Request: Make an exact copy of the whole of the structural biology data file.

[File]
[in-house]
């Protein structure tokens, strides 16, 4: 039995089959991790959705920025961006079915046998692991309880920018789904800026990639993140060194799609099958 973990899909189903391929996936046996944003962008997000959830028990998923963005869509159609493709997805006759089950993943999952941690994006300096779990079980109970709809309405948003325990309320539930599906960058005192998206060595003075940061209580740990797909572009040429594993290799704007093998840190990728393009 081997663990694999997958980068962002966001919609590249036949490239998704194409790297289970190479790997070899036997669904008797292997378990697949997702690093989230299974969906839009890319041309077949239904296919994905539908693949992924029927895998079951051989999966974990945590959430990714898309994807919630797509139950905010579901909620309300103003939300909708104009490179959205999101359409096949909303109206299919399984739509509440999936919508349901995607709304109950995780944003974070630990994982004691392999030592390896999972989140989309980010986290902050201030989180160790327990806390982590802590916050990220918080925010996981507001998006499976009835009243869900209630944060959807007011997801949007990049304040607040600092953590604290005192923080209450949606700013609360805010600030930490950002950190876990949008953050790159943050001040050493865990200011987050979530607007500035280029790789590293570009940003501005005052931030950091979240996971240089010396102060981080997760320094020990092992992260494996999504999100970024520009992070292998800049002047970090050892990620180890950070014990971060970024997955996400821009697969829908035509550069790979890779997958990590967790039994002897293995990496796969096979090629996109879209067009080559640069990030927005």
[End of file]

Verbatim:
[in-house]
């Protein structure tokens, strides 16, 4: 039995089959991790959705920025961006079915046998692991309880920018789904800026990639993140060194799609099958 973990899909189903391929996936046996944003962008997000959830028990998923963005869509159609493709997805006759089950993943999952941690994006300096779990079980109970709809309405948003325990309320539930599906960058005192998206060595003075940061209580740990797909572009040429594993290799704007093998840190990728393009 081997663990694999997958980068962002966001919609590249036949490239998704194409790297289970190479790997070899036997669904008797292997378990697949997702690093989230299974969906839009890319041309077949239904296919994905539908693949992924029927895998079951051989999966974990945590959430990714898309994807919630797509139950905010579901909620309300103003939300909708104009490179959205999101359409096949909303109206299919399984739509509440999936919508349901995607709304109950995780944003974070630990994982004691392999030592390896999972989140989309980010986290902050201030989180160790327990806390982590802590916050990220918080925010996981507001998006499976009835009243869900209630944060959807007011997801949007990049304040607040600092953590604290005192923080209450949606700013609360805010600030930490950002950190876990949008953050790159943050001040050493865990200011987050979530607007500035280029790789590293570009940003501005005052931030950091979240996971240089010396102060981080997760320094020990092992992260494996999504999100970024520009992070292998800049002047970090050892990620180890950070014990971060970024997955996400821009697969829908035509550069790979890779997958990590967790039994002897293995990496796969096979090629996109879209067009080559640069990030927005």